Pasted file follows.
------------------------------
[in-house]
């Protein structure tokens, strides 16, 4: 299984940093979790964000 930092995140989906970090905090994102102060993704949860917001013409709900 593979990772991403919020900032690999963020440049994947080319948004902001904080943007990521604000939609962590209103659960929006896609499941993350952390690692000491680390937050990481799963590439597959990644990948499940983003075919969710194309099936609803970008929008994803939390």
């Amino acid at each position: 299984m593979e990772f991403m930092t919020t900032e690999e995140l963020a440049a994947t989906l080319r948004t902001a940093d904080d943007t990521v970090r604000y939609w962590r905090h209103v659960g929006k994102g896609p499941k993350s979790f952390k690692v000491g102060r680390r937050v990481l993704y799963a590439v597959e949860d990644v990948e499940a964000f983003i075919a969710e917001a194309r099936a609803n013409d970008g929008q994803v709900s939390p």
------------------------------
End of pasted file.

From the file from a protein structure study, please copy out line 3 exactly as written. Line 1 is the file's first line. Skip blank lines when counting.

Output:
């Amino acid at each position: 299984m593979e990772f991403m930092t919020t900032e690999e995140l963020a440049a994947t989906l080319r948004t902001a940093d904080d943007t990521v970090r604000y939609w962590r905090h209103v659960g929006k994102g896609p499941k993350s979790f952390k690692v000491g102060r680390r937050v990481l993704y799963a590439v597959e949860d990644v990948e499940a964000f983003i075919a969710e917001a194309r099936a609803n013409d970008g929008q994803v709900s939390p």